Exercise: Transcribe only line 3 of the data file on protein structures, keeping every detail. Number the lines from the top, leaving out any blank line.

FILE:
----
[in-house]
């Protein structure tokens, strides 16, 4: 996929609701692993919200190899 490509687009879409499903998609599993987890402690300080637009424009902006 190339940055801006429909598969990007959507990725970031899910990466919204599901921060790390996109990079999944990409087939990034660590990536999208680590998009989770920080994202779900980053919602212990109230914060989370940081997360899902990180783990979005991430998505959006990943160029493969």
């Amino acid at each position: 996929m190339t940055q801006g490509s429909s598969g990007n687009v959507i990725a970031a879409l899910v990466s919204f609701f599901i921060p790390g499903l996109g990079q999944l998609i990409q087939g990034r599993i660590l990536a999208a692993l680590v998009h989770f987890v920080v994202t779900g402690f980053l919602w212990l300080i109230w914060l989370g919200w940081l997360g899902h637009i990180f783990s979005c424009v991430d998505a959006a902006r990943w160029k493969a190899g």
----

């Amino acid at each position: 996929m190339t940055q801006g490509s429909s598969g990007n687009v959507i990725a970031a879409l899910v990466s919204f609701f599901i921060p790390g499903l996109g990079q999944l998609i990409q087939g990034r599993i660590l990536a999208a692993l680590v998009h989770f987890v920080v994202t779900g402690f980053l919602w212990l300080i109230w914060l989370g919200w940081l997360g899902h637009i990180f783990s979005c424009v991430d998505a959006a902006r990943w160029k493969a190899g």